Translation according to P. W. Joyce:
Ballywinna in Galway ; Baile-mhuine, town of the shrubbery. For muine, see [reproduced below] vol. i. p. 496.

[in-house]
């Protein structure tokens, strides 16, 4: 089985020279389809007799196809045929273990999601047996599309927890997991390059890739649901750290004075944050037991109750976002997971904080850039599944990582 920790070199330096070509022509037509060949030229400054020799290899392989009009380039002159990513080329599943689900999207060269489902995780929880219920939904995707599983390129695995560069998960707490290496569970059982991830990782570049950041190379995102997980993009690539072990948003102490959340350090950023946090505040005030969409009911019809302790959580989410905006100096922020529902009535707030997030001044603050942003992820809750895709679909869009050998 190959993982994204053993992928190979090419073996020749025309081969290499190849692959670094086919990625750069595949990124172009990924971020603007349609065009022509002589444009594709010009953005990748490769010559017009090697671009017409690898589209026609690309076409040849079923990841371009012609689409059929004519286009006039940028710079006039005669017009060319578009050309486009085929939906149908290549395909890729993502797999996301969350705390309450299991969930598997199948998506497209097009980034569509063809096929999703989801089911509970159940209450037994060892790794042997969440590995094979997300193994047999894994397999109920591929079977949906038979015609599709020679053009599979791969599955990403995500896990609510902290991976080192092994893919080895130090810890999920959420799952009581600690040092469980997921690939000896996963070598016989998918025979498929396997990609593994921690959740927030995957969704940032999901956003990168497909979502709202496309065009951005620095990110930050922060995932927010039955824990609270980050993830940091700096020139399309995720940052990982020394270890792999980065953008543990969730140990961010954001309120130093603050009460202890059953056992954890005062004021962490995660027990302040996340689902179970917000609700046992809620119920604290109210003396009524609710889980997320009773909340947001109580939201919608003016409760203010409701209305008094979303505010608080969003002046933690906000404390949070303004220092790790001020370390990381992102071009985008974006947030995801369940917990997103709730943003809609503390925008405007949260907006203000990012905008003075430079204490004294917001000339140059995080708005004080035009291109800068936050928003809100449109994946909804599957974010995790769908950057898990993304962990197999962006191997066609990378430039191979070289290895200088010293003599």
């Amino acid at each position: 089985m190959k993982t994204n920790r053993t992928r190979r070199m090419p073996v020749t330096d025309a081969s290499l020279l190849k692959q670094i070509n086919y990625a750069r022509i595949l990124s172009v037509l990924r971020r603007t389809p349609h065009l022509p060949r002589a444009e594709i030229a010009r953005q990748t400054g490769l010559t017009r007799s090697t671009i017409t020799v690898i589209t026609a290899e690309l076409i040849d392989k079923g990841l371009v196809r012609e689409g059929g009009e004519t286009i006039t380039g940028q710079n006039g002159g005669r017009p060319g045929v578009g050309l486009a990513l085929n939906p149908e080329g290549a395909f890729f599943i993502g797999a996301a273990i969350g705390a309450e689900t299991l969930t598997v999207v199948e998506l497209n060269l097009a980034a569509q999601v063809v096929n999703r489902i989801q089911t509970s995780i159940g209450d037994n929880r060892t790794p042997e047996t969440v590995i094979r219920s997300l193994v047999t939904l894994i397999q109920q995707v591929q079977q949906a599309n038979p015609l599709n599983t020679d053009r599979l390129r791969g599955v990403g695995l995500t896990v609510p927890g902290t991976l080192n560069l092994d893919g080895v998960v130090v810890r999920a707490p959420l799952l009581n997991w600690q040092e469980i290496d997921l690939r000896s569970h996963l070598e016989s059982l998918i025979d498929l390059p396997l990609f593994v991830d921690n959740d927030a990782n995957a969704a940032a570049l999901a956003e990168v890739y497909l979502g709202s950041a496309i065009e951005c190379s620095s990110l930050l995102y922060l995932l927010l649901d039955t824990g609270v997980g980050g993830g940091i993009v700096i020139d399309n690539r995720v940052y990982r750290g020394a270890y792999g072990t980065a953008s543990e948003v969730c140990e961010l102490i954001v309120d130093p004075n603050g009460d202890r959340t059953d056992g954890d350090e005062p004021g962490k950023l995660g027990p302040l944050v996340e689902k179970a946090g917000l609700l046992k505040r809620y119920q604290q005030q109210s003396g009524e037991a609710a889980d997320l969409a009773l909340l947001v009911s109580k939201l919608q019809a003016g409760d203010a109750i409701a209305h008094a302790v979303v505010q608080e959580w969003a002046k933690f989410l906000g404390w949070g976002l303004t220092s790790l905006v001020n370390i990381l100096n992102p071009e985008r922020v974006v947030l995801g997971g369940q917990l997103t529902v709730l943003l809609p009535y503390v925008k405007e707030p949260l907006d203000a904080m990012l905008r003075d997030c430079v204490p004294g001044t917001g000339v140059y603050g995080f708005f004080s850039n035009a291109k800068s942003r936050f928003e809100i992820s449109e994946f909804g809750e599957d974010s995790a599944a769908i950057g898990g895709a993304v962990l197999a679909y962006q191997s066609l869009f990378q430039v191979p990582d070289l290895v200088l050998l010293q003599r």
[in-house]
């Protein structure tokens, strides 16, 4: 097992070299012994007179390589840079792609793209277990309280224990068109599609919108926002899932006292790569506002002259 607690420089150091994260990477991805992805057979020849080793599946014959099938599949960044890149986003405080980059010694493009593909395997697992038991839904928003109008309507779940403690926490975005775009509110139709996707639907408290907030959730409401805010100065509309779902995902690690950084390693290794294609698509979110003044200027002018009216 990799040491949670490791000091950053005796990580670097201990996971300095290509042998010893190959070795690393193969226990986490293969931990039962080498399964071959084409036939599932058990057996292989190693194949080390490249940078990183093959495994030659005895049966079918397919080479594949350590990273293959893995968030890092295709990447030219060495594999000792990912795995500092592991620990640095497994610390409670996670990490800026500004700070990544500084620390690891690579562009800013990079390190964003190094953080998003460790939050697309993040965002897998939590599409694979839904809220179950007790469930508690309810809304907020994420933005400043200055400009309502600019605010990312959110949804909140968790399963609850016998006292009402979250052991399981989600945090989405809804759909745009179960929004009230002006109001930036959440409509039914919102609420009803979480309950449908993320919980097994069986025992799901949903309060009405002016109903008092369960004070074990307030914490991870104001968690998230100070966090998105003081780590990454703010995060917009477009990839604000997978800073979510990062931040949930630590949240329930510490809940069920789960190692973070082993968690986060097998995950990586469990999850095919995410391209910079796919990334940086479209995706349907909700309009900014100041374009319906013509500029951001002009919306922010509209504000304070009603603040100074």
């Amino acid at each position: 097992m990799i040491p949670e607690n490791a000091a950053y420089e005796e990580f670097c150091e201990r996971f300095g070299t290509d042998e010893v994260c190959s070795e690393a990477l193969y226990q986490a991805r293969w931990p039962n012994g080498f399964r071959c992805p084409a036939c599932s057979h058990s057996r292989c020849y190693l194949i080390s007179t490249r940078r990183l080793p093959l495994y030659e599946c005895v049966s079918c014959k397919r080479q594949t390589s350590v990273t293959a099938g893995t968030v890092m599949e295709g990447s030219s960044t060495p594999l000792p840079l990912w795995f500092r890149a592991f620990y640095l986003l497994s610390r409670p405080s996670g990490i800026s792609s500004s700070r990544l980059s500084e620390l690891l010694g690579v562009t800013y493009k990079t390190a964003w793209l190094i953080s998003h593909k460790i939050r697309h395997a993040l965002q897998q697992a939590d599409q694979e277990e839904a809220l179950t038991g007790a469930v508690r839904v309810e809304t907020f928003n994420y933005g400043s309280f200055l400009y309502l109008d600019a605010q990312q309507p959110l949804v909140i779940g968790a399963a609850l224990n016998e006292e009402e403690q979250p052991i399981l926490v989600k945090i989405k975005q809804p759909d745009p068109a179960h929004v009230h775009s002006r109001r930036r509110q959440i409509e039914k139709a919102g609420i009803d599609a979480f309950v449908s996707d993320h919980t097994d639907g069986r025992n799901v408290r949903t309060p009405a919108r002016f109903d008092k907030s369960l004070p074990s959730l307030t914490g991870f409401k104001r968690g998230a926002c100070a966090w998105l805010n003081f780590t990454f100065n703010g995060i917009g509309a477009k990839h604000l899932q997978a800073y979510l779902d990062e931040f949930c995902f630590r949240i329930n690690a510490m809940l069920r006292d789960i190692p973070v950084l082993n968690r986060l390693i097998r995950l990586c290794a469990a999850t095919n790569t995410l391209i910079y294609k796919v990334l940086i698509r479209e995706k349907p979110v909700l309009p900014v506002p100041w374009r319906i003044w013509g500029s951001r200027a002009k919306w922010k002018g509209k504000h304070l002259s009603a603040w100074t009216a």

Muine [munny], a brake or shrubbery. It occurs frequently in names generally in the form of money, which constitutes or begins about 170 townland names through the four provinces. The word is also sometimes applied to a hill, so that its signification is occasionally doubtful. It is probably to be understood in the former sense in the name of Monaghan, which is called in Irish Muineachán (Four Mast.), a diminutive of muine signifying little shrubbery. There are three townlands in Down called Moneydorragh, i.e. Muinedorcha, dark shrubbery; Ballymoney, the town of the shrubbery, is the name of many places through the country; Magheraculmoney in Fermanagh, the plain of the back of the shrubbery; Monivea in Galway is called in Irish authorities, Muine-an-mheadha [Money-an-va: Four Mast.], the shrubbery of the mead, very probably because the drink was brewed there.